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School of Public Policy and the Heritage Foundation Host Cyber Security Panel Discussion | Newsroom | #hacking | #cybersecurity | #infosec | #comptia | #pentest | #ransomware


On Tuesday, January 17, the Pepperdine School of Public Policy, in partnership with
the Heritage Foundation, hosted a panel discussion called Cybersecurity and the Quad:
Opportunities and Challenges Abound as part of a three-day conference titled “Connected
and Secure in the Indo-Pacific: Challenges, Threats, and Opportunities for Quad Cyber
Security.” Kiron Skinner, the Taube Professor of International Relations and Politics
at the School of Public Policy, and visiting fellow at the Heritage Foundation’s Kathryn
and Shelby Cullom Davis Institute for National Security and Foreign Policy, was instrumental
in bringing the two organizations together to organize the conference.

“The Quad” is the common name for the Quadrilateral Security Dialogue, an organization
described by the Australian Department of Foreign Affairs and Trade as “a diplomatic
network of four countries [India, Japan, the United States, and Australia] committed
to supporting a free and open Indo-Pacific that is inclusive and resilient.” The Quad
focuses on the region’s most pressing challenges, including infrastructure, critical
and emerging technology, cyber security, and counterterrorism.

All four member nations were represented on the discussion panel, which featured Gulshan
Rai, a distinguished fellow at the Vivekananda International Foundation and former
national cyber security coordinator for the government of India; Mihoko Matsubara,
chief cyber security strategist for the NTT Corporation in Tokyo and a member of the
Japanese government’s cyber security research and development policy committee between
2014 and 2018; Patrick Hallinan, Australian minister counsellor for home affairs and
regional director for the Americas with the Embassy of Australia; and Vice Admiral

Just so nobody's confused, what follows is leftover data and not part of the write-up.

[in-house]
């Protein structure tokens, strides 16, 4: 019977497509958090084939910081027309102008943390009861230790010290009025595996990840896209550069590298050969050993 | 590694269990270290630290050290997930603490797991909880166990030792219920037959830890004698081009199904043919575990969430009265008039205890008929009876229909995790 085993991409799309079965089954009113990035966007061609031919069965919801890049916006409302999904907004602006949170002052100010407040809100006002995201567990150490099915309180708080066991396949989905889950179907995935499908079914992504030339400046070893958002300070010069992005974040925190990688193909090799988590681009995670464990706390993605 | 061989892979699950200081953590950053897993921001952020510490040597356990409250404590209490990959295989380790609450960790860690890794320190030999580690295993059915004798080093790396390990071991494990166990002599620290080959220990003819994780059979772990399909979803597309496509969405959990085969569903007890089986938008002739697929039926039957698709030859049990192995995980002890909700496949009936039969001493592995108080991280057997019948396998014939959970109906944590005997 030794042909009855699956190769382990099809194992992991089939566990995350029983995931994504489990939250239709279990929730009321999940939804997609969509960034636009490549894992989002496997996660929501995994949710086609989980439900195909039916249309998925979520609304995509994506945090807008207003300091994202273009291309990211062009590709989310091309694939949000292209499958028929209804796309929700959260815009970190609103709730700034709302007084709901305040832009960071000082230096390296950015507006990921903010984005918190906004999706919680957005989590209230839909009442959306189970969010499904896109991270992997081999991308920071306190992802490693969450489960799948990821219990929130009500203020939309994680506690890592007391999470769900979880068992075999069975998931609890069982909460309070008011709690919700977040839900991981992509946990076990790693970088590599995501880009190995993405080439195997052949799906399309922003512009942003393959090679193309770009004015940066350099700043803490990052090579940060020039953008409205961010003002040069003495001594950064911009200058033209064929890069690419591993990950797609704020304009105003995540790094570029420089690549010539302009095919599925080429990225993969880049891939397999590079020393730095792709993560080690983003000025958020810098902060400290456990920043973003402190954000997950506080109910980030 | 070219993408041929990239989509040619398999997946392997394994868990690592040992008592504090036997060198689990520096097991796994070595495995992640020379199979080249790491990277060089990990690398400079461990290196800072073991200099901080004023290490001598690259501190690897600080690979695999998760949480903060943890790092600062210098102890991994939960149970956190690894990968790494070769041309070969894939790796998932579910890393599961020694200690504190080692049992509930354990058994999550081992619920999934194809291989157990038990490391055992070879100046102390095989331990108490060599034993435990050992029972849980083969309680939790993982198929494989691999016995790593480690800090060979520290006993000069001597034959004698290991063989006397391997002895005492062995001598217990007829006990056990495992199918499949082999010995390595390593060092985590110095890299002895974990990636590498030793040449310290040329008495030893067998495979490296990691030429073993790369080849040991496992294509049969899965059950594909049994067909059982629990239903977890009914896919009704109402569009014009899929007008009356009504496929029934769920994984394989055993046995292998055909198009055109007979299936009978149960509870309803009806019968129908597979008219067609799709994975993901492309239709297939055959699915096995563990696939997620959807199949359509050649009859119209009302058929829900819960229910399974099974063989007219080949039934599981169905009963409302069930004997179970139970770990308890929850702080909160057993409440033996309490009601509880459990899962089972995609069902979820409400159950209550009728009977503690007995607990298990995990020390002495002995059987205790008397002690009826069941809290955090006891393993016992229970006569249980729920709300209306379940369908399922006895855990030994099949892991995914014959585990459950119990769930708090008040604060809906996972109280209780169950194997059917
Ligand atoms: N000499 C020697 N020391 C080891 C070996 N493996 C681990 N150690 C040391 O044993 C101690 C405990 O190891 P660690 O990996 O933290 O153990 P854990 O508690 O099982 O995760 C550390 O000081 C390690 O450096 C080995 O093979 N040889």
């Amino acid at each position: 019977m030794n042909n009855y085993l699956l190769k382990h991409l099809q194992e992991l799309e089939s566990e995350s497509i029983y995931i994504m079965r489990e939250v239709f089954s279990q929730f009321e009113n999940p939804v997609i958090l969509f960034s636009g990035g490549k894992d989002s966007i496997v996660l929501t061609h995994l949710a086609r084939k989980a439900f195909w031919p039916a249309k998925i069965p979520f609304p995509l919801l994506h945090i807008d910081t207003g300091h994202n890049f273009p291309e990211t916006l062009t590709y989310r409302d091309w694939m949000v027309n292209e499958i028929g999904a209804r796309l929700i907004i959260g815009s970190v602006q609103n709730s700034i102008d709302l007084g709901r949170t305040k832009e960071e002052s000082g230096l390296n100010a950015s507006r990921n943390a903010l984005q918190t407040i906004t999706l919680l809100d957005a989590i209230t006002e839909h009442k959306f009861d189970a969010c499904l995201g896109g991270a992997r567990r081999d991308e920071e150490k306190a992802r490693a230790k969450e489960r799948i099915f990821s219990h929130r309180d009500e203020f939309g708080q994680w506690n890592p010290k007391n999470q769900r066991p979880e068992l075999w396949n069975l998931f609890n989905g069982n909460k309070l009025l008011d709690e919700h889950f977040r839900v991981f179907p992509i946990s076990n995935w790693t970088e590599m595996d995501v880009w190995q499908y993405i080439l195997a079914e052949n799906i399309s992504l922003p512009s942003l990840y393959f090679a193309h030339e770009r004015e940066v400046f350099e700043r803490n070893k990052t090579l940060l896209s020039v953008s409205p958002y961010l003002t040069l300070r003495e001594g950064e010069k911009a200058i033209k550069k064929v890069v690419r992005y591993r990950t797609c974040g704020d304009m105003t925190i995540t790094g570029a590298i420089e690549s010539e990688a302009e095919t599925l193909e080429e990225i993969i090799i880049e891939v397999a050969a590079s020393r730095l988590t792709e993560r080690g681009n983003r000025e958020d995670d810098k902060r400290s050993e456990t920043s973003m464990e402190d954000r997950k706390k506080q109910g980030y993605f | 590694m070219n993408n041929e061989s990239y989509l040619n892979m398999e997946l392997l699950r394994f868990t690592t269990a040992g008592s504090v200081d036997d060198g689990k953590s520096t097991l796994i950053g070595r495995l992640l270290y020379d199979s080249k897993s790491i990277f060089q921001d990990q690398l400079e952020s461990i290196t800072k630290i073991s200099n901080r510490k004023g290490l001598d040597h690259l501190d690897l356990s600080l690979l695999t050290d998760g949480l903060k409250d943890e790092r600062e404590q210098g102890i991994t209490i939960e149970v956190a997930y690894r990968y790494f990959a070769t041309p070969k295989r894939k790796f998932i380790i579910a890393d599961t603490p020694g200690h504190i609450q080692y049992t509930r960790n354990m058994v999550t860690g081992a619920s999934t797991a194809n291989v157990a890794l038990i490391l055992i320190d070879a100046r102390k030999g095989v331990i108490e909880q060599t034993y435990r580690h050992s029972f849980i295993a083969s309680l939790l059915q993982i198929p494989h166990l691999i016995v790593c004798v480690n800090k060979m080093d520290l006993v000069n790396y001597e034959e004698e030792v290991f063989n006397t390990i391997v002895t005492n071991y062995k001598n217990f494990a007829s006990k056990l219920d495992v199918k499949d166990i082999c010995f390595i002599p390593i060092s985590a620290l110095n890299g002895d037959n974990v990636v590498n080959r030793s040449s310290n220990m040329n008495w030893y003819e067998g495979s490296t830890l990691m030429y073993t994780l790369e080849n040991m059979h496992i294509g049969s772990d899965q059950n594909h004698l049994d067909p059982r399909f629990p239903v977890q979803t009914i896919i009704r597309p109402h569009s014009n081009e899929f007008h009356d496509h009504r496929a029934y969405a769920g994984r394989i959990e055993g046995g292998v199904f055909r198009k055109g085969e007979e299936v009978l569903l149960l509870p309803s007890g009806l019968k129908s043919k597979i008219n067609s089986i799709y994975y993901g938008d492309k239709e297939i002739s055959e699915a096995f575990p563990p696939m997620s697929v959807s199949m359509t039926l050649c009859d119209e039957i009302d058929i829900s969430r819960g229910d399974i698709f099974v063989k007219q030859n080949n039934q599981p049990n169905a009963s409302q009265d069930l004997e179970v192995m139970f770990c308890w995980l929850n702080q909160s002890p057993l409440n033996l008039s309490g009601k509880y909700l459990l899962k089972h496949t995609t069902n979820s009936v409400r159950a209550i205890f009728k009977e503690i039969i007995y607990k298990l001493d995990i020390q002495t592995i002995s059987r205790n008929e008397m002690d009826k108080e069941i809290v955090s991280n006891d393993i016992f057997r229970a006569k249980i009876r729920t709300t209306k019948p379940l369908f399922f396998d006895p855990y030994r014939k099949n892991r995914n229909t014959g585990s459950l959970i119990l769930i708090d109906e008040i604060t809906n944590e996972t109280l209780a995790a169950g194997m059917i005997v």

T. J. White of the US Navy (retired), former commander of the US Fleet Cyber Command/US
Tenth Fleet/US Navy Space Command and commander of the US Cyber National Mission Force/USCYBERCOM.
The discussion was moderated by Jeff M. Smith, director of the Heritage Foundation’s
Asian Studies Center.

The panelists discussed a worldwide increase in the number and scope of cyber attacks
in recent years, particularly through the use of ransomware that has targeted government
and other public institutions, business and industry, education and research facilities,
and even private citizens. After a major cyber security breach in Australia, Hallinan
shared, “my wife’s personal data was hoovered up. The rubber is very much hitting
the road for regular Australians [regarding the importance of cyber security].” Matsubara
stressed the importance of “the protection of critical infrastructure and rais[ing
the] resiliency of cyber security.”

All panelists emphasized the need for cooperation between the Quad member nations,
including sharing best practices to protect against cyber attacks. Vice Admiral White
remarked that the Quad countries have “shared interests, shared values, and shared
problems,” while later in the discussion, Rai stated, “Mutual cooperation is very,
very important between countries.”

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